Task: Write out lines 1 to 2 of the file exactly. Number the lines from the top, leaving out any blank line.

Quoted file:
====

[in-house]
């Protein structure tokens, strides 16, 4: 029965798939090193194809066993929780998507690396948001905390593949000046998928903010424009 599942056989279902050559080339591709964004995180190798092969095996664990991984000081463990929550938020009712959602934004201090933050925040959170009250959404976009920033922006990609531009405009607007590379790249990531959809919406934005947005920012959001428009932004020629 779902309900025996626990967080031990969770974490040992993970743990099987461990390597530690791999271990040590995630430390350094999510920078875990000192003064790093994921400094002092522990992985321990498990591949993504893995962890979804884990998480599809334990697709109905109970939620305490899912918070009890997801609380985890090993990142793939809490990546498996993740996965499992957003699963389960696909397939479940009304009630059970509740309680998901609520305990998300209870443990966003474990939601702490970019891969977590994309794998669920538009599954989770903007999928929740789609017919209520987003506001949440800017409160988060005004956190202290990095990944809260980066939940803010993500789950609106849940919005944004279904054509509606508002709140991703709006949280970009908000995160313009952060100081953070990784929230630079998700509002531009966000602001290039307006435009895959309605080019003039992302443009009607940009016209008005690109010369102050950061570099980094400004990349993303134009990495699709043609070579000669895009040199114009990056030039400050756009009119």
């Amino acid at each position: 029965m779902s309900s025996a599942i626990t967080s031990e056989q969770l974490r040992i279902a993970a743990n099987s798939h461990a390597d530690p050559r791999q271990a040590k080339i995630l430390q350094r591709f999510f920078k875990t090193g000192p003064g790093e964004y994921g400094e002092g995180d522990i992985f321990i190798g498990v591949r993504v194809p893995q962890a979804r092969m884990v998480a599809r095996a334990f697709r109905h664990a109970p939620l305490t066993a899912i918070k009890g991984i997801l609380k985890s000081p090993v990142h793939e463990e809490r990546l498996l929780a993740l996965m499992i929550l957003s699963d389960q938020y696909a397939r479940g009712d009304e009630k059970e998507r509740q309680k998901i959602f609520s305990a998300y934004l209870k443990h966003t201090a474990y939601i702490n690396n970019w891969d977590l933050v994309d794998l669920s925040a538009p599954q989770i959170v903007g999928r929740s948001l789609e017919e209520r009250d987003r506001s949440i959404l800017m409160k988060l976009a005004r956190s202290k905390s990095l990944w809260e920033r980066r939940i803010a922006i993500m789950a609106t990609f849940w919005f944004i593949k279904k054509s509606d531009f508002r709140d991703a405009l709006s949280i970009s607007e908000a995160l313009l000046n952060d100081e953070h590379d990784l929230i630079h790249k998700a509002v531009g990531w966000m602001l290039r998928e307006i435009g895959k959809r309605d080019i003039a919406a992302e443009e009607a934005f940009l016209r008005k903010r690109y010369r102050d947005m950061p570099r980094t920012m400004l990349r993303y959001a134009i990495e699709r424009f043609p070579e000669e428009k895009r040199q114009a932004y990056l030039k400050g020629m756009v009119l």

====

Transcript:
[in-house]
């Protein structure tokens, strides 16, 4: 029965798939090193194809066993929780998507690396948001905390593949000046998928903010424009 599942056989279902050559080339591709964004995180190798092969095996664990991984000081463990929550938020009712959602934004201090933050925040959170009250959404976009920033922006990609531009405009607007590379790249990531959809919406934005947005920012959001428009932004020629 779902309900025996626990967080031990969770974490040992993970743990099987461990390597530690791999271990040590995630430390350094999510920078875990000192003064790093994921400094002092522990992985321990498990591949993504893995962890979804884990998480599809334990697709109905109970939620305490899912918070009890997801609380985890090993990142793939809490990546498996993740996965499992957003699963389960696909397939479940009304009630059970509740309680998901609520305990998300209870443990966003474990939601702490970019891969977590994309794998669920538009599954989770903007999928929740789609017919209520987003506001949440800017409160988060005004956190202290990095990944809260980066939940803010993500789950609106849940919005944004279904054509509606508002709140991703709006949280970009908000995160313009952060100081953070990784929230630079998700509002531009966000602001290039307006435009895959309605080019003039992302443009009607940009016209008005690109010369102050950061570099980094400004990349993303134009990495699709043609070579000669895009040199114009990056030039400050756009009119």